Paladin Cloud addresses that immediate, substantial challenge by identifying and eliminating blind spots in a company’s cloud environment and solving that with an open-source, security-as-code platform for developers and security teams.
The generic “we provide a security platform where one size fits all” approach no longer works. Each cloud, each system, and each cloud-hosted platform, codebase, and application comes with its own set of vulnerabilities. With many enterprises accelerating their move to the cloud, “a holistic approach” to cloud security is the only way to ensure real protection for business assets. And Paladin Cloud’s founders wanted to deliver just that with a powerful and impactful security solution, where it’s open-source genesis would be its most incredible strength.
After Paladin Cloud raised its Seed funding, our engagement focused on helping them with their product innovation:
The founding team had a clear vision to ensure that the time to value should be kept as minimal as possible. We worked with the founding team to create methodologies to ensure that users would be able to complete the installation and start securing their cloud in under 60 minutes.
We helped Paladin Cloud expand on its plugin-based architecture. The objective was to make its core adaptable and extensible to prepare not just for a variety of use cases, but to easily integrate with a company’s multi and hybrid cloud product strategy that would extend into an enterprise SaaS solution.
We helped develop proper documentation in and outside the repository as it plays a crucial role in driving adoption for an open-source project. Documentation minimizes the time spent on addressing fundamental questions from the community so that engineers could focus on larger issues raised. In partnership with the Head of Developer Success, WiKi and user guides became a critical feature of the product and an essential area of collaboration.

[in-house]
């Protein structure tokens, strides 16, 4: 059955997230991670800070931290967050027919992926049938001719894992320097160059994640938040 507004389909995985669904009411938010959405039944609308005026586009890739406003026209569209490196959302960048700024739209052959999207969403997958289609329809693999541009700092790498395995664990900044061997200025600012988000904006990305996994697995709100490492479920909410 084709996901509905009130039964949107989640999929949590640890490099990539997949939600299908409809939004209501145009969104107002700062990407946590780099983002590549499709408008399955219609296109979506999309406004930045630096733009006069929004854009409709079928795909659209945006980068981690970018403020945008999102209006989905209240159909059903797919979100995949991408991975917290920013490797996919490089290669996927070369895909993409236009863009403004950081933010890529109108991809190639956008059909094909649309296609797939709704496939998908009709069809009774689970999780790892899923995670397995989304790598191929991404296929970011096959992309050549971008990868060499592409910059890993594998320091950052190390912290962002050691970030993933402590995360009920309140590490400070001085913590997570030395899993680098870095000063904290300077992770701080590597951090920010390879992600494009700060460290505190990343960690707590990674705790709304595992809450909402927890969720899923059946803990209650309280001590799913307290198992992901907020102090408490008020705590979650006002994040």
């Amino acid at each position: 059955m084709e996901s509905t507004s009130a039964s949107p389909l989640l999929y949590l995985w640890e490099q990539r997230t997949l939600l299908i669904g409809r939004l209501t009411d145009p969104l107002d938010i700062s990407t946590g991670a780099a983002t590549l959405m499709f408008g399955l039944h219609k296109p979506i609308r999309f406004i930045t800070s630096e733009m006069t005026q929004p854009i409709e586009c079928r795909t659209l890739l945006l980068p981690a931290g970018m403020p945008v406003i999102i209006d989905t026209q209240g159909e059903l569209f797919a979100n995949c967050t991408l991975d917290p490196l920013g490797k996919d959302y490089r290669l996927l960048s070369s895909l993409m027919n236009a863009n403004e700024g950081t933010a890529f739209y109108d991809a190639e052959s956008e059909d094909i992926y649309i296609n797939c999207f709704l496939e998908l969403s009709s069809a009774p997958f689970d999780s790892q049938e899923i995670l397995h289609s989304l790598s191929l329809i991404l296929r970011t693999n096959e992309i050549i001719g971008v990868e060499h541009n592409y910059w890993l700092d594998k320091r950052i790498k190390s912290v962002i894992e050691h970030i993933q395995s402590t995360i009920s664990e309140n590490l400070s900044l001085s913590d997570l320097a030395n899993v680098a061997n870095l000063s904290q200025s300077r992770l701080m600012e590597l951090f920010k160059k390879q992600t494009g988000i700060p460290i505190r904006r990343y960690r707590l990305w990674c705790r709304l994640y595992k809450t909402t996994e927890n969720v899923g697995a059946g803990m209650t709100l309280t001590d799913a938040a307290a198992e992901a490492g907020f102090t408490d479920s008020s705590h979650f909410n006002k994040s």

We also collaborated with the Paladin Cloud team to encourage community interactions and discussions. We used Gitter, Slack, and GitHub to encourage feedback and work on improvements.
We supported Paladin’s team to set up pull requests and issue templates with pre-populated information. These helped users capture the appropriate information about an issue quickly, and helped us resolve them faster.
As part of the deliverables, we also co-generated a CONTRIBUTING.md file with information for the community about any development/release standards that they should be following. This provided clarity to the users and helped align on best practices being followed in the repository.
We worked with the customer team to create branching strategies that defined how they plan to release particular versions of their solution. This helped users prepare for what’s to come and plan their usage. During every new release, the team ensured that they highlighted the changes made for the new release to mitigate surprises.
An intelligent Continuous Integration/Continuous Deployment (CI/CD) pipeline is non-negotiable for any product. We use it to ensure shorter feedback loops and to steadily make progress on product development milestones. It helped avoid long pull request times and having to manually test each community-raised pull request before we process it, streamlining development even more.
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